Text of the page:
Protests in Chile by Leasette Leon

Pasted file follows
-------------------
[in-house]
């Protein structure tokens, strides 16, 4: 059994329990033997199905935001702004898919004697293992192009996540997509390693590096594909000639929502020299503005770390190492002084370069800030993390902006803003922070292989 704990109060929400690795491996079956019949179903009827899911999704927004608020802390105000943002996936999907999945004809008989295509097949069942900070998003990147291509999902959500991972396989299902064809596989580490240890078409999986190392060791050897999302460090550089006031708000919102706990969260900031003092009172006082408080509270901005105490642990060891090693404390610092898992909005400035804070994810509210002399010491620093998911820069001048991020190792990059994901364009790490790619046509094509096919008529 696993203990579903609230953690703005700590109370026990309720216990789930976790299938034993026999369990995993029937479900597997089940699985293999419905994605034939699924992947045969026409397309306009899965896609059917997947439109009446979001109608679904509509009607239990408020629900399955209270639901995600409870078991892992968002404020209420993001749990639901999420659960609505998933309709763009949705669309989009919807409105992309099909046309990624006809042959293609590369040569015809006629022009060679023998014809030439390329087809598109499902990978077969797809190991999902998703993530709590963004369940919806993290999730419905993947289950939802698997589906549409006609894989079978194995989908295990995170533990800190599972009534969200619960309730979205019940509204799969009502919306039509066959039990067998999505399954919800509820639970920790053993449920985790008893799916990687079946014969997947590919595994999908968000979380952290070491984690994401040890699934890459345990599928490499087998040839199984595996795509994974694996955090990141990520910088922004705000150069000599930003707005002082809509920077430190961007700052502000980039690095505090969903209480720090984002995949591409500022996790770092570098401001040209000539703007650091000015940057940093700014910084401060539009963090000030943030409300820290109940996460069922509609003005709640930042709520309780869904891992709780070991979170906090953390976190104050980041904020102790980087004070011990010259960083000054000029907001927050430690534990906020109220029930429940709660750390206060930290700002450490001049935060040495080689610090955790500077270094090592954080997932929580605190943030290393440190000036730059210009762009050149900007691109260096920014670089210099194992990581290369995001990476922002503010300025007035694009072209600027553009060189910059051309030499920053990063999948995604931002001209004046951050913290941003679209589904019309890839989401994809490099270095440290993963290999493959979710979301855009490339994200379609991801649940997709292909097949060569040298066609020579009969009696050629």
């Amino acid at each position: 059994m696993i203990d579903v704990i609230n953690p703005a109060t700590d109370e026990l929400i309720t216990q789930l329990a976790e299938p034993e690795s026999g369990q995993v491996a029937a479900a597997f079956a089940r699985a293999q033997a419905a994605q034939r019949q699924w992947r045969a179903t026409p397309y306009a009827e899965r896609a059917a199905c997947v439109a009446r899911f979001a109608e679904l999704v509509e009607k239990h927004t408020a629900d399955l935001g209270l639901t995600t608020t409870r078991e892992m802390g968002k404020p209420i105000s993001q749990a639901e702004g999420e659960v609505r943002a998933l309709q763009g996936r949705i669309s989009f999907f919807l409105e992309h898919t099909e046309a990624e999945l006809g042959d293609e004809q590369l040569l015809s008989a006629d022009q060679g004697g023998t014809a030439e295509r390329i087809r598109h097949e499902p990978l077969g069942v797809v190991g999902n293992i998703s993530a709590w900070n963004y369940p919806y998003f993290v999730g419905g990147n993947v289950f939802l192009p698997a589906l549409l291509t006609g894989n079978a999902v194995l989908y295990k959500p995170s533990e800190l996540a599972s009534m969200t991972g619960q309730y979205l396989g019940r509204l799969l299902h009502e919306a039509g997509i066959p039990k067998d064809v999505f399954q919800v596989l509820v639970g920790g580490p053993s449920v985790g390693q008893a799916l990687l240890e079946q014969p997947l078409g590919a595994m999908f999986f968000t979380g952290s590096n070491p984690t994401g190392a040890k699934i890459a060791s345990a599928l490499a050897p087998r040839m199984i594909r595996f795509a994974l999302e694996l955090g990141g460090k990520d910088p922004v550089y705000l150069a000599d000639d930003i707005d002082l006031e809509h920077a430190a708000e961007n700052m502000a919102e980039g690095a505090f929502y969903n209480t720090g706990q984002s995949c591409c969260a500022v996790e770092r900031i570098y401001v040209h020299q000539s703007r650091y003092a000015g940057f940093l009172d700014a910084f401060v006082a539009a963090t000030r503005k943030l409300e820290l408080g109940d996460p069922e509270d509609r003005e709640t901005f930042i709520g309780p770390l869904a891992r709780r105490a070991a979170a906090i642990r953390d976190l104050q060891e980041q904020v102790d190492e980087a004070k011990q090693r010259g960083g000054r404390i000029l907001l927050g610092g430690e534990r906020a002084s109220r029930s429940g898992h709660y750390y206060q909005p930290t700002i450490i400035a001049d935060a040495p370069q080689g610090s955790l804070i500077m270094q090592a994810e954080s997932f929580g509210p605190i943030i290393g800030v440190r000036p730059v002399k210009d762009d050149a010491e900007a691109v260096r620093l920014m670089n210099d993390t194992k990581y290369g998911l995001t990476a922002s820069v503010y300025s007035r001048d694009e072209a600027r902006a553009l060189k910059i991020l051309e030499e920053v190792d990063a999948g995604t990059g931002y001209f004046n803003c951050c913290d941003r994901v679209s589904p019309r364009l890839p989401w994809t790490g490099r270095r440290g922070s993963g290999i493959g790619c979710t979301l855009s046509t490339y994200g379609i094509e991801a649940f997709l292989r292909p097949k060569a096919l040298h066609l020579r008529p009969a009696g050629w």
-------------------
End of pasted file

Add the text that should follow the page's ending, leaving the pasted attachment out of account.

In mid-October, as I was finally adjusting to my new life here in Chile, a mass movement of protests began. These protests first began by a group of high-school students, due to the rise of the metro prices, which was labelled as “Evade”. However, this was only the spark that lit the fire. These protests have now become a national movement for social change. These manifestations have been conducted all throughout the country, especially in Santiago, which is where I live and attend school. When the protests first started, President Piñera declared the country under a state of emergency, and sent the military to the streets. For almost a week, we were under a military curfew, or “toque de queda”, where one could not leave their house, according to the specific curfew. As I spoke to my host family and other Chileans, they told me that they have not seen anything like this, since the military dictatorship in 1973 under general Augusto Pinochet. Although, these manifestations may be alarming, the media often fails to share how peaceful they can be. However, I believe it is more important to understand why they are happening in the first place. These protests have been conducted due to the high levels of inequality that exists in the country. Chile is a rich country, that holds many of the words most valuable resources. Although, the wealth of the country is only in the hands of a small percentage of the population, while the majority of the people do not benefit from it. During the military dictatorship, a new economic model was implicated, or better said neoliberalism. This had led to most enterprises in Chile to be privatized, where Chile now holds the most privatized education system in the world. It is almost impossible to obtain adequate living conditions, education, healthcare, since most industries are privatized, and the wages of these individuals are insufficient. Evidently, these protests are occurring for multiple reasons, but the root is the economic model that persists in the country. Currently these manifestations have not stopped and will not stop until change is made. These social movement is called “Chile Desperto”, or Chile woke up. 

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